Some books just tickle my funny bone while at the same time teach me what a buffoon I am. The following two books did exactly that! On the one hand, I feel a strong urge to purchase these two books and give them as gifts to several people that I know. On the other hand, after having read these books, I know that that would be socially unacceptable. Still, the temptation does exist, I cannot deny it!
Raise your hand if you know a socially awkward or inept individual! Raise your hand if YOU are the socially awkward person! Raise your hand if you have kids or students that never think to say please and thank you and fail to look you in the eye when speaking! Any and/or all of you might be in need of these two books on manners.
I read these books in succession and I do feel like they compliment each other well. In fact, I’d go so far as to say that you really can’t read one book without the other. They each have something unique to offer. I started by reading Socially Smart in 60 Seconds (Harvest House publishers). This book is an extremely quick read (hence the “60 seconds” mentioned in the title). It is 152 pages long but the book is small and the sentences well-spaced so that you can read the book in about an hour’s time frame. Author Deborah Smith Pegues is a former Fortune 500 VP and she offers quick tips and instructions on how you can be socially successful. The basis for her advice is found in Matthew 7:12 which says, “Whatever you want men to do to you, do also to them” (i.e., follow the golden rule). Pegues highlights a variety of areas where the American population generally lacks in the etiquette department, including the use of cell phones (are you cheering as loudly as I am?), air travel etiquette, how to have a home office image as well as how to make small talk and how to network with other people. This book is more business minded but good for anyone to read who makes a regular habit of walking out their front door. Seriously, people.
The second book I read on etiquette is Protocol Matters (Canon Press). This book is definitely a more indepth study and look at why protocol matters. (Very conveniently titled book.) Author Sandra Boswell operates the protocol curriculum at school up in Moscow, Idaho. She teaches etiquette to jr. high and high school students. This book carefully lays out the reasoning behind teaching children while they are young how to behave in public. Boswell is a Christian and builds her argument with scripture.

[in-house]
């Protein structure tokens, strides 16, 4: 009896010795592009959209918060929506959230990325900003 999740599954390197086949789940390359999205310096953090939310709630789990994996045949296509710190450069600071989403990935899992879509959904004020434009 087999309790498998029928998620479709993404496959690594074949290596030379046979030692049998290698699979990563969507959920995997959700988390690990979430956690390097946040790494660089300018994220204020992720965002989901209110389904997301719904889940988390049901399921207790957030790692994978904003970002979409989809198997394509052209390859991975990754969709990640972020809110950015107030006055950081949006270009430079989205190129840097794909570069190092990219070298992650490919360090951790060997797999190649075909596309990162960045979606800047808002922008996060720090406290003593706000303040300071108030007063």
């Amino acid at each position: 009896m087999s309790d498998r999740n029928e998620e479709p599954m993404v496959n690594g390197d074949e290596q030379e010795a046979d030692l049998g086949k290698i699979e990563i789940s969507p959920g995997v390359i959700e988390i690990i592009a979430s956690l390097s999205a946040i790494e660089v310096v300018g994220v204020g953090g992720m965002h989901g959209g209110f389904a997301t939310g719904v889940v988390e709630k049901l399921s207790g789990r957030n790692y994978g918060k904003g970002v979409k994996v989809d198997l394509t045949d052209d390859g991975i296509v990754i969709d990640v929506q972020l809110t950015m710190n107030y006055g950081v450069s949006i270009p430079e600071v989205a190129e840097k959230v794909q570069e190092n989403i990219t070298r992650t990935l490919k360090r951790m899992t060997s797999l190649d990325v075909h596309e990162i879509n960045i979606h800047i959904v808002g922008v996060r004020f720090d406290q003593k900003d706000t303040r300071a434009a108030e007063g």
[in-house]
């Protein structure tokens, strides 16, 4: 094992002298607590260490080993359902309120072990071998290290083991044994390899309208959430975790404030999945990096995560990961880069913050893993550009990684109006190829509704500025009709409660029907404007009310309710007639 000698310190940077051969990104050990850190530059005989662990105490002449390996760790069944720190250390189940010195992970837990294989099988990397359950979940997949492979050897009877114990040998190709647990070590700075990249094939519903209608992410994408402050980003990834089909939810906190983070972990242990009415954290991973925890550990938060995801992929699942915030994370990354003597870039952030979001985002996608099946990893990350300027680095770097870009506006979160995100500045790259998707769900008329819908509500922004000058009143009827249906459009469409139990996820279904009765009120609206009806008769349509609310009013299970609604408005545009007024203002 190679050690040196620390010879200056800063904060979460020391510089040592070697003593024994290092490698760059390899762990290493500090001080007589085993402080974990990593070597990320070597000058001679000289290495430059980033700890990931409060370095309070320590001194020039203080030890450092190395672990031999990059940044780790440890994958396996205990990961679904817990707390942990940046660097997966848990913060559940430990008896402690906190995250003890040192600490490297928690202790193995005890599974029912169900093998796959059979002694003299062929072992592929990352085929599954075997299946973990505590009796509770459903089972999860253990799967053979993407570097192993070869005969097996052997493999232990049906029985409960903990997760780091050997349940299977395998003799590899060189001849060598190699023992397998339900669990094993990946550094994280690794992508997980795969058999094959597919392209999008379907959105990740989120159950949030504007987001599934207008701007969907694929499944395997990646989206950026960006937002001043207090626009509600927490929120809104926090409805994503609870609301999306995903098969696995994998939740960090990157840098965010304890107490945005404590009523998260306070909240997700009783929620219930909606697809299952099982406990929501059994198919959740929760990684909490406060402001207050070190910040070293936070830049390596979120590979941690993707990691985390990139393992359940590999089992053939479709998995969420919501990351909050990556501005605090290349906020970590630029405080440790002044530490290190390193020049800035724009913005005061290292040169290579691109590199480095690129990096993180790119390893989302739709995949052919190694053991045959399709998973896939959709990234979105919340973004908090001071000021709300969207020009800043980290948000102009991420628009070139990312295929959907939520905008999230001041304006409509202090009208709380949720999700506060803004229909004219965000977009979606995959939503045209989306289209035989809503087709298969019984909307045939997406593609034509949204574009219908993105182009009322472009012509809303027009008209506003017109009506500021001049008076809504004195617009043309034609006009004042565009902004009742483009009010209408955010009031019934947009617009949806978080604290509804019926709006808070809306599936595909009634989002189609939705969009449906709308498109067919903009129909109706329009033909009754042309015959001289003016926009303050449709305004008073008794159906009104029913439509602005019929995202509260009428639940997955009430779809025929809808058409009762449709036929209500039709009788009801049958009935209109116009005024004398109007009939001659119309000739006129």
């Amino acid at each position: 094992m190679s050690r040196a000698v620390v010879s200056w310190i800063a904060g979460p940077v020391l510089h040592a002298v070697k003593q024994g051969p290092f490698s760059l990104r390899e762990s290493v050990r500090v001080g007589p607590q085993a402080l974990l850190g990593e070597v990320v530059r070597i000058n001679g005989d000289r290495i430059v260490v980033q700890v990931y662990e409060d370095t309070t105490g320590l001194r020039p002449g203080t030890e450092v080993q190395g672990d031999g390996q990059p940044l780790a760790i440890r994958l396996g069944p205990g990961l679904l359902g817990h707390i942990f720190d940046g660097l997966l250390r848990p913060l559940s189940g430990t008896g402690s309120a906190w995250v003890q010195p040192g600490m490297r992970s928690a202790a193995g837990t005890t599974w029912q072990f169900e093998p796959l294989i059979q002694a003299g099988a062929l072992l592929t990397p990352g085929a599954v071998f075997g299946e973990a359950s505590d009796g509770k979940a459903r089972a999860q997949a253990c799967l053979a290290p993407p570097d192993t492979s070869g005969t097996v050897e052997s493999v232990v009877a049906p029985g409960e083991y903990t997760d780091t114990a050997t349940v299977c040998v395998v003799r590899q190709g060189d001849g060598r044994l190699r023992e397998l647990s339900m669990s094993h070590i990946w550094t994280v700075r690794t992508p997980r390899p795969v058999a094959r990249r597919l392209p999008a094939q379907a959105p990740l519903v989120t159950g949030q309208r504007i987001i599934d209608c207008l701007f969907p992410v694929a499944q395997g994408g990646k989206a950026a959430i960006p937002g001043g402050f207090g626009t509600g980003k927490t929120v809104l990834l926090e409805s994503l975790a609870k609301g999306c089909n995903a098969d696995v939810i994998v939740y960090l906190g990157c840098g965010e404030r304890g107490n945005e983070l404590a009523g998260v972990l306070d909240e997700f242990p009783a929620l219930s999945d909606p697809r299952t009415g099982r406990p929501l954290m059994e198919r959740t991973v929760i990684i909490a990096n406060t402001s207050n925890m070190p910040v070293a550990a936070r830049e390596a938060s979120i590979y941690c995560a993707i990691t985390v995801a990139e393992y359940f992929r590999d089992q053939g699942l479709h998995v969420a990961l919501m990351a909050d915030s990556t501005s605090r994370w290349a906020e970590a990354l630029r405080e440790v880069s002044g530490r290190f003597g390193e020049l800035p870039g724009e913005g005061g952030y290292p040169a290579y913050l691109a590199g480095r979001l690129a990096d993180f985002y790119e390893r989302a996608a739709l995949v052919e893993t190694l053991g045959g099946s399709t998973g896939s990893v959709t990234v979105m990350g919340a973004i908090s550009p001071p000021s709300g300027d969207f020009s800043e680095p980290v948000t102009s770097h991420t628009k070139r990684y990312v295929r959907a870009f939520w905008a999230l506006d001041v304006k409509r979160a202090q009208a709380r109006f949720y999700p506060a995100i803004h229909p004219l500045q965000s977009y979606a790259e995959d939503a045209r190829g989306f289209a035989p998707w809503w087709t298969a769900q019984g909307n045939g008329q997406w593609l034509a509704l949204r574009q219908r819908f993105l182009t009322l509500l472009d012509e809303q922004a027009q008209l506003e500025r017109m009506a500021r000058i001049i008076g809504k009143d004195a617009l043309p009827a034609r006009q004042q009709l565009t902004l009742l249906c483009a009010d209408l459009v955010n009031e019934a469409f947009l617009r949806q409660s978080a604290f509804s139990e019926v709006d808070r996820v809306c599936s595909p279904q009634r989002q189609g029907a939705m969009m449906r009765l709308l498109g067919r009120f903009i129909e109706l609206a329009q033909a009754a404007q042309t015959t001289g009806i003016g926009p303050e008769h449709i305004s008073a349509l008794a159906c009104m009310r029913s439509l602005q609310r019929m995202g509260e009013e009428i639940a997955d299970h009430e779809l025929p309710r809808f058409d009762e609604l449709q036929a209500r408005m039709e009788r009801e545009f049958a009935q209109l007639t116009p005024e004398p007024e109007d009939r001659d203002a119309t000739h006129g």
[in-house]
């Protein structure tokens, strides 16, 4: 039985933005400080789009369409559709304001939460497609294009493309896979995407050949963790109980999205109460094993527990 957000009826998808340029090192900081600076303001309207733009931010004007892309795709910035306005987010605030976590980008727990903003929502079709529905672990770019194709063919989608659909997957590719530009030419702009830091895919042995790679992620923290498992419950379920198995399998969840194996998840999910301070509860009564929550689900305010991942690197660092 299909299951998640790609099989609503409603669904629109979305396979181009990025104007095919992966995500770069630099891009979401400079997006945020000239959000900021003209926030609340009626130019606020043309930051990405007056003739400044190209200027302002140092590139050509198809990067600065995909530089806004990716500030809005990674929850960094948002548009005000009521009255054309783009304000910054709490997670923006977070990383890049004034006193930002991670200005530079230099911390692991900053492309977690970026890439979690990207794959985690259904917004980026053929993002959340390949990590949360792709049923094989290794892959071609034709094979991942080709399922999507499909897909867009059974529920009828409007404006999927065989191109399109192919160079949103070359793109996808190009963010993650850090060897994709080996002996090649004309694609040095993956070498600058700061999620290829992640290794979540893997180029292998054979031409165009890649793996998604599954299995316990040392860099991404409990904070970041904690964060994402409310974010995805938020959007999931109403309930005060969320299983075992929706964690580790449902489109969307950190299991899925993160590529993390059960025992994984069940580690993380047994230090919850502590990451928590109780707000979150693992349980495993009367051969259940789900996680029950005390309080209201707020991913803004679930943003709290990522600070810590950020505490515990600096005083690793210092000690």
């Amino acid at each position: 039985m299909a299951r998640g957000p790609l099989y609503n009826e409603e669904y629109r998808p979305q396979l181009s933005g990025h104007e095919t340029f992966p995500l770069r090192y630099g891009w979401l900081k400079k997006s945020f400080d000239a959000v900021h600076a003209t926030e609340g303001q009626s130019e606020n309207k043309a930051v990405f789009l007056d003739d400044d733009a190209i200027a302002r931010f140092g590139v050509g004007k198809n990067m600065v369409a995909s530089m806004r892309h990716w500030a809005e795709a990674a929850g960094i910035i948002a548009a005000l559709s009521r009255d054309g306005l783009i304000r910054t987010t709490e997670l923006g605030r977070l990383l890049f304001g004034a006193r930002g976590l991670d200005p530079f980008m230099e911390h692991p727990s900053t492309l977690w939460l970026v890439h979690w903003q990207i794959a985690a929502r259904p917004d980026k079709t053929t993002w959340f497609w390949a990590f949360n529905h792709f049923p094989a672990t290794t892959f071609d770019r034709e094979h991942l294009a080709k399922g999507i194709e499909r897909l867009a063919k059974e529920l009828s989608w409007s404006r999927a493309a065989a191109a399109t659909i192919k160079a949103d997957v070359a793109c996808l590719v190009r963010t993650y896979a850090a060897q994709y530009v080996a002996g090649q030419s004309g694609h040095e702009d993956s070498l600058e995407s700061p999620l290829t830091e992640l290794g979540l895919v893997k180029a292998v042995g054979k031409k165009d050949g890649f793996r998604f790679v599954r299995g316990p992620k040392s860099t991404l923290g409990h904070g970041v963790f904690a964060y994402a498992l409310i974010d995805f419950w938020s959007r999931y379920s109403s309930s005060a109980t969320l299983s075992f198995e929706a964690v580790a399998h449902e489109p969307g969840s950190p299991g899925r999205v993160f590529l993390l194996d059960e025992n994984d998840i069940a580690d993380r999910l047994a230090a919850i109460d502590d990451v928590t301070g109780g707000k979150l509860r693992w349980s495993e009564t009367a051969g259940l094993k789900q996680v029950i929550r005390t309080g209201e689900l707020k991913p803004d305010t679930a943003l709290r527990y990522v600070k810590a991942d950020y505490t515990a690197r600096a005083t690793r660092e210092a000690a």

Protocol training . . . is a primary step in learning to be faithful in real, daily actions. Almost every Christian is familiar with the commands “Honor all people” (1 Pet. 2:17) and “Let nothing be done through selfish ambition or conceit, but in lowliness of mind let each esteem others better than himself” (Phil. 2:3). Of course, learning to put these commands into consistent practice can be challenging, but protocol training is an effective tool in making such considerate behavior a part of Christian life.” (page 11)
Boswell makes some strong arguments as to why it is important to learn good etiquette. If I were rewording what she said it would look something like this: “The world does not revolve around you. Note that! Sometimes it’s about someone else.” A worthy reminder and a good message.
She makes a reasonable argument that if we fail to practice good manners, we will end up practicing bad ones, frequently making those around us uncomfortable to miserable (or at the very least, feeling very dishonored). She says on pages 13-14:
C.S. Lewis once noted, in a discussion about choosing reading matter, that life doesn’t have optional voids: “If you don’t read good books, you will read bad ones. If you don’t go on thinking rationally, you will think irrationally. If you reject aesthetic satisfactions, you will fall into sensual satisfactions.” He could have easily added that if you don’t practice good manners, you will have bad ones. Voids will always be filled and so will young minds. You ought not to coast through life – coasting is always downhill.
Boswell offers a well-thought out argument for the continuing need for good manners and manners. The present day mindset seems to be “anything goes!” but she argues against that with good cause and reason. An excellent read on the subject of manners.
Do you and yours need a refresher course on what is considered polite in society? Then you’ll want to pick up these books. Christian or not – they offer practical advice and practical tips on what is considered good behavior.
Both Harvest House and Canon Press have offered to give away one copy each to one of our readers. If you’d like to win, please leave a comment below. We’ll announce the winner on June 24. U.S. Residents only please.
We don’t have a giveaway winner to announce this week, because the one from last week is running two weeks, but you can check out all of our current giveaways and enter them too!
Carrie comes by her book obsession honestly, having descended from a long line of bibliophiles. She blogs about books regularly at Reading to Know.